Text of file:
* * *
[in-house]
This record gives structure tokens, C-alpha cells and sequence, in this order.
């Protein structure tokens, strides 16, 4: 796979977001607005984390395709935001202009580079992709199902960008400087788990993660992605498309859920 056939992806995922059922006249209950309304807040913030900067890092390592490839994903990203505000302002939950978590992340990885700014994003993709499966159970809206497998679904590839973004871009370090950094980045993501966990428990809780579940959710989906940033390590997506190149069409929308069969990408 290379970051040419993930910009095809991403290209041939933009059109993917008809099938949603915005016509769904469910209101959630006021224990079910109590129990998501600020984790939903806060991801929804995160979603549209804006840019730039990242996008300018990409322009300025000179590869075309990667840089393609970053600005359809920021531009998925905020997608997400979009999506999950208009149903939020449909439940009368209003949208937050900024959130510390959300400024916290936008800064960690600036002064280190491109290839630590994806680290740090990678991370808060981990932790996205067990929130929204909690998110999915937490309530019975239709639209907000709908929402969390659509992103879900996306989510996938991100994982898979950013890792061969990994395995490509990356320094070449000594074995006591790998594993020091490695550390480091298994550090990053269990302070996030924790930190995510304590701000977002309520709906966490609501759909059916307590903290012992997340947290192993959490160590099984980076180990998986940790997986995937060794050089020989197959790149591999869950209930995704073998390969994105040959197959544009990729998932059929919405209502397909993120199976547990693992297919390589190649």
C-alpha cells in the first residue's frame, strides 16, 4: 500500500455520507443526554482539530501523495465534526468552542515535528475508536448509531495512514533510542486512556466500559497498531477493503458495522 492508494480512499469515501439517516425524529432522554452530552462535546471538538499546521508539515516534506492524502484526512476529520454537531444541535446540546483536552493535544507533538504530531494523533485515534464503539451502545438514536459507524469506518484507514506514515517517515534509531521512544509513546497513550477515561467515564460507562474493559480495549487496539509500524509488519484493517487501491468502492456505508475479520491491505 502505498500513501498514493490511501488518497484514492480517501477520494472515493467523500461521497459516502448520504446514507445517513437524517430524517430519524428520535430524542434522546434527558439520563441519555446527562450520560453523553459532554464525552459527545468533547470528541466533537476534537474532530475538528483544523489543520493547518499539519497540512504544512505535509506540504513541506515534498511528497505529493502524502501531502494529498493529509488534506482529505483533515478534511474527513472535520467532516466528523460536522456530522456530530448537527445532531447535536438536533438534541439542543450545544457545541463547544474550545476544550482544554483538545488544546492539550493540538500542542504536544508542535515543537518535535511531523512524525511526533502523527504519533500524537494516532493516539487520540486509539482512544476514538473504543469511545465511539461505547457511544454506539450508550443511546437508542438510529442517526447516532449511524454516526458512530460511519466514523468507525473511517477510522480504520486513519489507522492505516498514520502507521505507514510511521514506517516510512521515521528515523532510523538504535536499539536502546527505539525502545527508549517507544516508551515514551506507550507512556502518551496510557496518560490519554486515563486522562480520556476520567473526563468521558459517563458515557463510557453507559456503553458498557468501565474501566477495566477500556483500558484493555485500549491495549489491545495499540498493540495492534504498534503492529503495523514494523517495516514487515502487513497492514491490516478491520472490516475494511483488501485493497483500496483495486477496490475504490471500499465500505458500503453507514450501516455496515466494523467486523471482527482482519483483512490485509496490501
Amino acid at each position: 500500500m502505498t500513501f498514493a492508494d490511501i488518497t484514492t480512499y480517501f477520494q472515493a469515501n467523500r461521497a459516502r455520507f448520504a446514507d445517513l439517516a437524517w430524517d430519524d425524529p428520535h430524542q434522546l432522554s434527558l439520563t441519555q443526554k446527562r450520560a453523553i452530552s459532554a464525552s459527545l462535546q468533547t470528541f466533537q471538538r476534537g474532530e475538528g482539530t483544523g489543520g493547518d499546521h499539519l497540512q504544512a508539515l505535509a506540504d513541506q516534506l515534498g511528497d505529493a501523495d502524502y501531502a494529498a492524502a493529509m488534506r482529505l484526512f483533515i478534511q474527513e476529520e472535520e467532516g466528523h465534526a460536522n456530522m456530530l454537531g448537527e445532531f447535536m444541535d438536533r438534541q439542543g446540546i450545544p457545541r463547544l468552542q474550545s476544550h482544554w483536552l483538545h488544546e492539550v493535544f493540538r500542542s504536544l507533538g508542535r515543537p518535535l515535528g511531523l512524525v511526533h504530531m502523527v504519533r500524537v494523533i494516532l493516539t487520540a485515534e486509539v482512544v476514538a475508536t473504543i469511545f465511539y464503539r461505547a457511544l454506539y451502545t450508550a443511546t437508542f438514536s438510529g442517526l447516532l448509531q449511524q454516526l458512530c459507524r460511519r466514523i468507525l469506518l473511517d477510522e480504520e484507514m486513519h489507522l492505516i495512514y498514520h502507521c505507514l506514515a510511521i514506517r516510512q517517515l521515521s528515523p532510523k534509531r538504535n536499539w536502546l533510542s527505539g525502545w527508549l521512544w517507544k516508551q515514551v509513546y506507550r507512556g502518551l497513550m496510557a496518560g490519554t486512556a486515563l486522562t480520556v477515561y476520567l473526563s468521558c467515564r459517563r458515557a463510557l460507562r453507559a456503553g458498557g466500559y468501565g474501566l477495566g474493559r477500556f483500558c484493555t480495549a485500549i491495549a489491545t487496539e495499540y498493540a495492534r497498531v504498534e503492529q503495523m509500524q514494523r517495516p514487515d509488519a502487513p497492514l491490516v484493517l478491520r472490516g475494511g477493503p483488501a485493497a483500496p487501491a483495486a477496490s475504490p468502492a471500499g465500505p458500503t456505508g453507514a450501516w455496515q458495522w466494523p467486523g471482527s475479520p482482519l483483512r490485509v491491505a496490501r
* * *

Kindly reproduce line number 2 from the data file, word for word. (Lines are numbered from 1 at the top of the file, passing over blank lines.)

This record gives structure tokens, C-alpha cells and sequence, in this order.